New Peregrine Falcon painting

Peregrines feature quite a lot in my Birdwatching Logbooks and I love the previous gouache and oil paintings I have done. They are my son’s favourite bird, and they live in the chalk cliffs and over the South Downs near Lewes, so they occasionally visit the fields behind my house to prey on the pigeons and corvids that feed on the stubble.

I had an amazing experience a few years ago when I heard a cry and went out to watch a Peregrine hunting, and after the bird flew off, I walked over to find the predated body of a pigeon. A short while later the smaller male returned with his mate and they spent half an hour or so passing the remains of said pigeon to each other which was mesmerising, not least because all the other birds in the vicinity (including my hens) were completely silent, adding an additional eeriness to the calls of the raptors. They returned each afternoon for a few days, spooking the chickens and ducks each time and causing the cockerels to sound out a particular alarm. Did you know that roosters have around 20 different calls, depending on the threat?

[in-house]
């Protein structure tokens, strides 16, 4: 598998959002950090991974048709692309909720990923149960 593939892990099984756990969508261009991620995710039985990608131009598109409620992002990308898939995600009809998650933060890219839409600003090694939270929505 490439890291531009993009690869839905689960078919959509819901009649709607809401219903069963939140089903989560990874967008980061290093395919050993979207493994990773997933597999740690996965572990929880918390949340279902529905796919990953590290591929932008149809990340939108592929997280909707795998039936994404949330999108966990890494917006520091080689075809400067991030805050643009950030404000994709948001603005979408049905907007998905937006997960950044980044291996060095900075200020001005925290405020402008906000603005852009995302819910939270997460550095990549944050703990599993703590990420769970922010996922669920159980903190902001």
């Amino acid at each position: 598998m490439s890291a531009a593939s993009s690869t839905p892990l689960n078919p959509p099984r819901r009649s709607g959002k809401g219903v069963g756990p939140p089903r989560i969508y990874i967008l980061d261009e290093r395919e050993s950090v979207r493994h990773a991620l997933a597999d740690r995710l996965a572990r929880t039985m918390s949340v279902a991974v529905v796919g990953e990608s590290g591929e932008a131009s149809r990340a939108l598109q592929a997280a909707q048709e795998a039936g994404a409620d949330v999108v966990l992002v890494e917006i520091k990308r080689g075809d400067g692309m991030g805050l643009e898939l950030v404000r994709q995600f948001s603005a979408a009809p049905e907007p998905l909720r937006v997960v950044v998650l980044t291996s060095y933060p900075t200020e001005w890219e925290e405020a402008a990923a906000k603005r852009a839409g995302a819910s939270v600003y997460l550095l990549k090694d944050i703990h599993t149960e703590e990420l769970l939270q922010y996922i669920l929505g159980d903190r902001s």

I heard the same call yesterday from the beech tree in my boundary hedge, immediately followed by a cacophony of angry shouts from a crowd of Jays and which appeared from nowhere. I occasionally see a pair of Jays in the copse but I have no idea where the 6 or 7 that suddenly arrived came from, crowns raised in perturbation, to mob the falcon. It flew off before I had a proper look, but the call and response from the Jays was unmistakable. I took my binoculars out on my morning dog walk in the hope that the Peregrine might be back, as they’ve yet to cultivate the wheat field and there are lots of gulls, pipits, pigeons, jackdaws and crows feeding on the spilt grain, weed seeds, and worms. Sure enough, that cry again from a dark silhouette, and a hasty retreat from to the trees and lone rooftop by the birds. It did a round of the copse and a short dive before disappearing, but it took a good few minutes for the hungry birds to feel safe enough to begin feeding again.

I wanted to paint another Peregrine, this time in flight. Although I prefer to avoid stripes and spots, the back view of a Peregrine is not terribly diagnostic, so stripy front it had to be. I used a photo by Jack Branscombe (@jackbranscombe on Instagram) as my reference.

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